Through the guidance, FDA lays out criteria for determining the appropriate circumstances under which to distribute “new risk information” to HCPs and HCEs. FDA does not intend to object to the distribution of new risk information as long as the distribution is consistent with the criteria established in the draft guidance.
The criteria are broken into two categories, those governing the data source and those governing the distribution. Both criteria categories must be met in order for a drug company to distribute new risk information that rebuts, mitigates, or refines risk information in the approved labeling.
Data source criteria include the following:
- The study or analysis should meet accepted design and other methodologic standards and be sufficiently well-designed and informative;
- If the data rebuts a prior determination about a causal connection between the drug and an adverse event, the study or analysis should be at least as persuasive as the data it is rebutting;
- The conclusions should give appropriate weight and consideration to all relevant information in the safety database, including contrary or otherwise consistent findings; and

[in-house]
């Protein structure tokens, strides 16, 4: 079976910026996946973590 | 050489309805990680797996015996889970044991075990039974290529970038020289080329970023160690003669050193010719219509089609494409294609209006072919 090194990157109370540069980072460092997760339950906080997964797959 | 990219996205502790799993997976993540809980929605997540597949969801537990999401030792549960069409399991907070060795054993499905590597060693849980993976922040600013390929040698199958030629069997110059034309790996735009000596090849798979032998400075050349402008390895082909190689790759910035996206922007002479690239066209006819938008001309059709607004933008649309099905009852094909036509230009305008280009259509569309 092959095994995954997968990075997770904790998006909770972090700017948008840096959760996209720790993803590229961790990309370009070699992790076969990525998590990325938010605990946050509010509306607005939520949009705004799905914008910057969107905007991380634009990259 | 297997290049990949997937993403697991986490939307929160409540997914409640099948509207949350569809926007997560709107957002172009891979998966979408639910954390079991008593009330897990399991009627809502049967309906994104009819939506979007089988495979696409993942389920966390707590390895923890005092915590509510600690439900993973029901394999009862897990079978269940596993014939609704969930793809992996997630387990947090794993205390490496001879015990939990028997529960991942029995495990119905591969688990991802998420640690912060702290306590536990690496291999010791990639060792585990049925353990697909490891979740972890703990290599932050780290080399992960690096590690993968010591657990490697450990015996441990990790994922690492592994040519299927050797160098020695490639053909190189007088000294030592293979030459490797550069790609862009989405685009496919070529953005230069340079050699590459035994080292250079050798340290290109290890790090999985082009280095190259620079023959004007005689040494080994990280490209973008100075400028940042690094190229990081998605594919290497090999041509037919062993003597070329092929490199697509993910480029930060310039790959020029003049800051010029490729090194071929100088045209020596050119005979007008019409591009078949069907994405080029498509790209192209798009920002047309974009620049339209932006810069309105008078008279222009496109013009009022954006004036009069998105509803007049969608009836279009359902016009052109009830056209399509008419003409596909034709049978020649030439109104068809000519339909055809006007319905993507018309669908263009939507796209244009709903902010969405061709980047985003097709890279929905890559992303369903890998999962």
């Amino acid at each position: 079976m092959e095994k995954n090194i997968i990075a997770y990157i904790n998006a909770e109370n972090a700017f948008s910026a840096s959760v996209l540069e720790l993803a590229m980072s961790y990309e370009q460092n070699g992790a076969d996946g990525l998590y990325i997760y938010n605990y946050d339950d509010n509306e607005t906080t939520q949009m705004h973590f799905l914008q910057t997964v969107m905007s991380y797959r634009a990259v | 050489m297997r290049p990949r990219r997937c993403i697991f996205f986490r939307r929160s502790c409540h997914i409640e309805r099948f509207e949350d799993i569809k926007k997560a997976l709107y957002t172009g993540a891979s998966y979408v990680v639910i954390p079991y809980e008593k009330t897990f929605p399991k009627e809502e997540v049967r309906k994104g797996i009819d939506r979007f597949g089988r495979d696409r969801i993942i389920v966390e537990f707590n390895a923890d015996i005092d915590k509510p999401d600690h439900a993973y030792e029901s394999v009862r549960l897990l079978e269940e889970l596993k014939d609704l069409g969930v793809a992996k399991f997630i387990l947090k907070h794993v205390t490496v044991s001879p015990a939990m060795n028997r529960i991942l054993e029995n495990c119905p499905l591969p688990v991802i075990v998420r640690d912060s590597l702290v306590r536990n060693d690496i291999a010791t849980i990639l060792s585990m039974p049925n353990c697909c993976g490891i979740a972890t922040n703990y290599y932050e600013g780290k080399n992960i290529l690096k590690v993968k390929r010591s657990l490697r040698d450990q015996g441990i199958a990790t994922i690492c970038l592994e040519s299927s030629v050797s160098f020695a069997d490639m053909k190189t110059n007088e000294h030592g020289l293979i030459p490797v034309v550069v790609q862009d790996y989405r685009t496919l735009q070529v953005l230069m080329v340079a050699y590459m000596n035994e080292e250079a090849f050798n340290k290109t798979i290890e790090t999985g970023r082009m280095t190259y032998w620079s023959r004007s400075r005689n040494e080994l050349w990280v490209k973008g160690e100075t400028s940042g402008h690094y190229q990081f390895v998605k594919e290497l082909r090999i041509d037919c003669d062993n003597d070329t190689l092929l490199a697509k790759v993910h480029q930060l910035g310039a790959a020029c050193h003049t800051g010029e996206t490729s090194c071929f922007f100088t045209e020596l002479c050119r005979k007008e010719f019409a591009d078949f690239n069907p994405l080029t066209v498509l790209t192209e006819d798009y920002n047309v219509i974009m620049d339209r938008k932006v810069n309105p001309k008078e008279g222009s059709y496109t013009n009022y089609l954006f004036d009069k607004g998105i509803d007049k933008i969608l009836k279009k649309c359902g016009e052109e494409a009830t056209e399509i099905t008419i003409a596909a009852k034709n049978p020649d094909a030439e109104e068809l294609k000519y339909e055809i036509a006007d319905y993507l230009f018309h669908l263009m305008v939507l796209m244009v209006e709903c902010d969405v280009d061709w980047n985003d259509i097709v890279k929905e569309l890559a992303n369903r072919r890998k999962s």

- The study or analysis should be published in an independent, peer-reviewed journal.
Distribution criteria include the following:
- The reprint or digital copy should be accompanied by a cover sheet that clearly and prominently discloses:
- The study design, critical findings, and significant methodology
- That the information is NOT consistent with certain risk information in the approved labeling
- That FDA has not reviewed the data; and
- Any financial interests or affiliations between the study author(s) and the drug company;
- The reprint or digital copy should be accompanied by the approved product labeling;
- The reprint or digital copy should be separate from any promotional material; and
- Any statements made by a drug company representative to a HCP or HCE concerning the reprint should be consistent with the content and the disclosure information.
Comments on the draft guidance should be submitted by August 20, 2014.
This post was written by Jennifer Pike.